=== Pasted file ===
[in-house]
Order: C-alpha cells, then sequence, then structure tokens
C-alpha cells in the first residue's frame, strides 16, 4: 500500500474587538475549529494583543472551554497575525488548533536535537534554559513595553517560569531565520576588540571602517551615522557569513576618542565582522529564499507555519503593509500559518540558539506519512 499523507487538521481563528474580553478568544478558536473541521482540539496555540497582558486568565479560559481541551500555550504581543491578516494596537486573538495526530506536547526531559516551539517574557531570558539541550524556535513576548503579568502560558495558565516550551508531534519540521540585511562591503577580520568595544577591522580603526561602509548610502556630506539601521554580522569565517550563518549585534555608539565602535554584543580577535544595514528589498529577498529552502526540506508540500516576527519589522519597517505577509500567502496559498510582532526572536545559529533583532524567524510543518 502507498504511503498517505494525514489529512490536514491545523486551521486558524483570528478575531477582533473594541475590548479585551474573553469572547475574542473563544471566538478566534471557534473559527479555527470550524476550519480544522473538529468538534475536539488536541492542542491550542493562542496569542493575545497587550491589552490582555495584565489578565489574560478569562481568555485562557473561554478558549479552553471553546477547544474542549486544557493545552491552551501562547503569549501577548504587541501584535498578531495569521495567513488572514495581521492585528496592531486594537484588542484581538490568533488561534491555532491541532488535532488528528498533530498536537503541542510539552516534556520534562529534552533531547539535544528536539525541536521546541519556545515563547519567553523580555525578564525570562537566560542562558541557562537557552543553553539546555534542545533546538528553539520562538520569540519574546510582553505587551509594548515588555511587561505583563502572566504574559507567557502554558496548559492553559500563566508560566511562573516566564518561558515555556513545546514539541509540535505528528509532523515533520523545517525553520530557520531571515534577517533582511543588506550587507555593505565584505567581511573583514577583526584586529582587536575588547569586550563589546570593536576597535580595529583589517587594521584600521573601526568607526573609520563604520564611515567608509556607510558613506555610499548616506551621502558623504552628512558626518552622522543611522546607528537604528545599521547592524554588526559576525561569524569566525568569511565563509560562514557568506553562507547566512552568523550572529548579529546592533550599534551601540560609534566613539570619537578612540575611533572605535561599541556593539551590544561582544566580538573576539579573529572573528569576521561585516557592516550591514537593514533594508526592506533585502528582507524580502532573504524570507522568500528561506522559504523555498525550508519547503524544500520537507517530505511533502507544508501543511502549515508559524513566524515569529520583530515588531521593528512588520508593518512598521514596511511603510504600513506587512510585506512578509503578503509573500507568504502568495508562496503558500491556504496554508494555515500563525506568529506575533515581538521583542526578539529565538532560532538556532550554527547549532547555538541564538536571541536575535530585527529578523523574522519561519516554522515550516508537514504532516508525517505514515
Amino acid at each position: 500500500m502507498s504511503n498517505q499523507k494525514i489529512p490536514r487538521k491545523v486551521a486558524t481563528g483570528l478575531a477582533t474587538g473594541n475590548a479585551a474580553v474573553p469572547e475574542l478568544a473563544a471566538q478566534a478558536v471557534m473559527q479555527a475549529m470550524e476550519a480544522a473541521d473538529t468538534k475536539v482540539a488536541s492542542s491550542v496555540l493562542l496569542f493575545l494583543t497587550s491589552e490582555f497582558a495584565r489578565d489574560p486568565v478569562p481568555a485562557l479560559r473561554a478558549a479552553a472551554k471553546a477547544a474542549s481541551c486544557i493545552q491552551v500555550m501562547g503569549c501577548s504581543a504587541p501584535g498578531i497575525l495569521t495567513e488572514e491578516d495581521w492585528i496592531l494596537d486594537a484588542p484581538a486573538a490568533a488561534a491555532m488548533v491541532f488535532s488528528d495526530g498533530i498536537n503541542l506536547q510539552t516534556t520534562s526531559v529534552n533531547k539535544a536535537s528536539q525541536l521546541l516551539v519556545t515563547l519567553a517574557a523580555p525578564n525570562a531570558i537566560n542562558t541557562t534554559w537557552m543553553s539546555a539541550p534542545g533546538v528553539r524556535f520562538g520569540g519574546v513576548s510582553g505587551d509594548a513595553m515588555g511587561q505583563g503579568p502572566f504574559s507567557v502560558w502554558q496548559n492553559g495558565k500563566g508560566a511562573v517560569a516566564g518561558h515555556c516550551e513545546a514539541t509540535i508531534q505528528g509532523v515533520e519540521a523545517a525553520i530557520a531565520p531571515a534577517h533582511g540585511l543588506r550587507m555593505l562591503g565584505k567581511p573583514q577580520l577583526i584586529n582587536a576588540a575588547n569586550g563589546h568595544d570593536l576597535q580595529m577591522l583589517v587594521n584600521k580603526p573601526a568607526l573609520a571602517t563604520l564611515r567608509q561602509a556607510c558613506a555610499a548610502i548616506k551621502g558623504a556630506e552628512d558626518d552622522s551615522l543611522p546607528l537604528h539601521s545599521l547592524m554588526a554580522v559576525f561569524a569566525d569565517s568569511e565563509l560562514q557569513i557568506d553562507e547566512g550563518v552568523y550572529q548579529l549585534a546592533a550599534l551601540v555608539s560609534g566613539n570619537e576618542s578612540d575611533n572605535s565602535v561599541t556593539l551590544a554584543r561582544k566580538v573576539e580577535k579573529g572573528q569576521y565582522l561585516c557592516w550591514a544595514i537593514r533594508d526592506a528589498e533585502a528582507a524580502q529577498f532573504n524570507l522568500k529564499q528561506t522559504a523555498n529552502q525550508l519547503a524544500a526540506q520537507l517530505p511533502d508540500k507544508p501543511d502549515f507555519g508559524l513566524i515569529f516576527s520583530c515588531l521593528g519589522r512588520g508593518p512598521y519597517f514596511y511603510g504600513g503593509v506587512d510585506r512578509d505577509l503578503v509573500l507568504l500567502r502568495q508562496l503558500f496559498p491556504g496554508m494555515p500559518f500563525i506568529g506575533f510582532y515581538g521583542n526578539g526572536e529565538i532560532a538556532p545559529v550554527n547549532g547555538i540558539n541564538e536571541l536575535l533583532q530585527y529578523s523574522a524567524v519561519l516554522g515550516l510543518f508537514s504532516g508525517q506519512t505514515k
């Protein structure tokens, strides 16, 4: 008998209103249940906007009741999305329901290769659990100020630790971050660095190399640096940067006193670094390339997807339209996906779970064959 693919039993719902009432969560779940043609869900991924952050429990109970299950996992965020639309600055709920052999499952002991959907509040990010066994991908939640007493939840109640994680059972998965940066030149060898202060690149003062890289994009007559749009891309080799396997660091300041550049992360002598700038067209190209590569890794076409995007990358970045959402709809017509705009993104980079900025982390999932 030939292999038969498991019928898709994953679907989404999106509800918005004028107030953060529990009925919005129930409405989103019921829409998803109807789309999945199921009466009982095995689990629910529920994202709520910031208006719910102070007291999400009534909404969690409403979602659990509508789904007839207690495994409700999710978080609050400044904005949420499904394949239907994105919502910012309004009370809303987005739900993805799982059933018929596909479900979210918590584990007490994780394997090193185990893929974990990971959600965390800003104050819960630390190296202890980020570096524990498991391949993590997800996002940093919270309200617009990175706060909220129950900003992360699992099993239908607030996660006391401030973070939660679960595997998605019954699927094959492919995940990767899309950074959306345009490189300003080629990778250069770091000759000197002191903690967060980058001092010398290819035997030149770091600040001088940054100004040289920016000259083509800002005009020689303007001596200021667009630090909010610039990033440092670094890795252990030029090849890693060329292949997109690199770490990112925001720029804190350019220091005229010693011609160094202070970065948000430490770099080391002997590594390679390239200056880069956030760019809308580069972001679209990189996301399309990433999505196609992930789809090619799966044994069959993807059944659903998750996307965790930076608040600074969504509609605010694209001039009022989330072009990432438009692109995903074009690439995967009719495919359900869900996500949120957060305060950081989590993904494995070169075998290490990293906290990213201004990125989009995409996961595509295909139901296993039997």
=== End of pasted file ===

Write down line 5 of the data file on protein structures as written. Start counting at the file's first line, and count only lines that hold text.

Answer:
């Protein structure tokens, strides 16, 4: 008998209103249940906007009741999305329901290769659990100020630790971050660095190399640096940067006193670094390339997807339209996906779970064959 693919039993719902009432969560779940043609869900991924952050429990109970299950996992965020639309600055709920052999499952002991959907509040990010066994991908939640007493939840109640994680059972998965940066030149060898202060690149003062890289994009007559749009891309080799396997660091300041550049992360002598700038067209190209590569890794076409995007990358970045959402709809017509705009993104980079900025982390999932 030939292999038969498991019928898709994953679907989404999106509800918005004028107030953060529990009925919005129930409405989103019921829409998803109807789309999945199921009466009982095995689990629910529920994202709520910031208006719910102070007291999400009534909404969690409403979602659990509508789904007839207690495994409700999710978080609050400044904005949420499904394949239907994105919502910012309004009370809303987005739900993805799982059933018929596909479900979210918590584990007490994780394997090193185990893929974990990971959600965390800003104050819960630390190296202890980020570096524990498991391949993590997800996002940093919270309200617009990175706060909220129950900003992360699992099993239908607030996660006391401030973070939660679960595997998605019954699927094959492919995940990767899309950074959306345009490189300003080629990778250069770091000759000197002191903690967060980058001092010398290819035997030149770091600040001088940054100004040289920016000259083509800002005009020689303007001596200021667009630090909010610039990033440092670094890795252990030029090849890693060329292949997109690199770490990112925001720029804190350019220091005229010693011609160094202070970065948000430490770099080391002997590594390679390239200056880069956030760019809308580069972001679209990189996301399309990433999505196609992930789809090619799966044994069959993807059944659903998750996307965790930076608040600074969504509609605010694209001039009022989330072009990432438009692109995903074009690439995967009719495919359900869900996500949120957060305060950081989590993904494995070169075998290490990293906290990213201004990125989009995409996961595509295909139901296993039997």